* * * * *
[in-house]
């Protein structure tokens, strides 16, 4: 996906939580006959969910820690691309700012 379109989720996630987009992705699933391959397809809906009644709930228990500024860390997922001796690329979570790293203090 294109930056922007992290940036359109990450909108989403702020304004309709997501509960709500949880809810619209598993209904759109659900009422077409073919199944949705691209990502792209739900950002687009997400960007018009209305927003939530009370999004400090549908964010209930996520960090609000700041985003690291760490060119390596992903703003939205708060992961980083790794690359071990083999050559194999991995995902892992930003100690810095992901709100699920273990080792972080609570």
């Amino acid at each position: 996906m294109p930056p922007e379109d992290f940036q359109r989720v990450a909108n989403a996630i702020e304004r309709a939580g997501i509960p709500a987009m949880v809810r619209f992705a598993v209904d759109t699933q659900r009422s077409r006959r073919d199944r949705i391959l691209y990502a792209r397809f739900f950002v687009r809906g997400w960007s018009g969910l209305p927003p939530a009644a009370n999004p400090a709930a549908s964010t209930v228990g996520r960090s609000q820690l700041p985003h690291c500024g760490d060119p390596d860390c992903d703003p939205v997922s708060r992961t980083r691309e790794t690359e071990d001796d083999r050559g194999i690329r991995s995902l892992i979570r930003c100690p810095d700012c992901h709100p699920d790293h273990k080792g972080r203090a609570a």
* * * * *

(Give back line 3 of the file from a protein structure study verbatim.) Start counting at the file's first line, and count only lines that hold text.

């Amino acid at each position: 996906m294109p930056p922007e379109d992290f940036q359109r989720v990450a909108n989403a996630i702020e304004r309709a939580g997501i509960p709500a987009m949880v809810r619209f992705a598993v209904d759109t699933q659900r009422s077409r006959r073919d199944r949705i391959l691209y990502a792209r397809f739900f950002v687009r809906g997400w960007s018009g969910l209305p927003p939530a009644a009370n999004p400090a709930a549908s964010t209930v228990g996520r960090s609000q820690l700041p985003h690291c500024g760490d060119p390596d860390c992903d703003p939205v997922s708060r992961t980083r691309e790794t690359e071990d001796d083999r050559g194999i690329r991995s995902l892992i979570r930003c100690p810095d700012c992901h709100p699920d790293h273990k080792g972080r203090a609570a």